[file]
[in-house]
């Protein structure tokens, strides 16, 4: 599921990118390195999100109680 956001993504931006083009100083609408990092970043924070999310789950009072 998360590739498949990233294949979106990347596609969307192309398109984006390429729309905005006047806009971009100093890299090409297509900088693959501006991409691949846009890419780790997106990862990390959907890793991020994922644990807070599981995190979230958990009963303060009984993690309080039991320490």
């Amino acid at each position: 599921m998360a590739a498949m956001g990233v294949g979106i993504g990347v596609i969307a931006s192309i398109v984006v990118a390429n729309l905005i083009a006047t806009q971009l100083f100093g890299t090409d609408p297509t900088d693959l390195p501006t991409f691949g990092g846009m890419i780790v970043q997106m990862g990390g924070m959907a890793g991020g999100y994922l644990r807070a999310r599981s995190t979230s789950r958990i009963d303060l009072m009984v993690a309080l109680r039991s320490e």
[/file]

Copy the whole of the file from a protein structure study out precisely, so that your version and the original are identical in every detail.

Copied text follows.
[in-house]
């Protein structure tokens, strides 16, 4: 599921990118390195999100109680 956001993504931006083009100083609408990092970043924070999310789950009072 998360590739498949990233294949979106990347596609969307192309398109984006390429729309905005006047806009971009100093890299090409297509900088693959501006991409691949846009890419780790997106990862990390959907890793991020994922644990807070599981995190979230958990009963303060009984993690309080039991320490």
């Amino acid at each position: 599921m998360a590739a498949m956001g990233v294949g979106i993504g990347v596609i969307a931006s192309i398109v984006v990118a390429n729309l905005i083009a006047t806009q971009l100083f100093g890299t090409d609408p297509t900088d693959l390195p501006t991409f691949g990092g846009m890419i780790v970043q997106m990862g990390g924070m959907a890793g991020g999100y994922l644990r807070a999310r599981s995190t979230s789950r958990i009963d303060l009072m009984v993690a309080l109680r039991s320490e």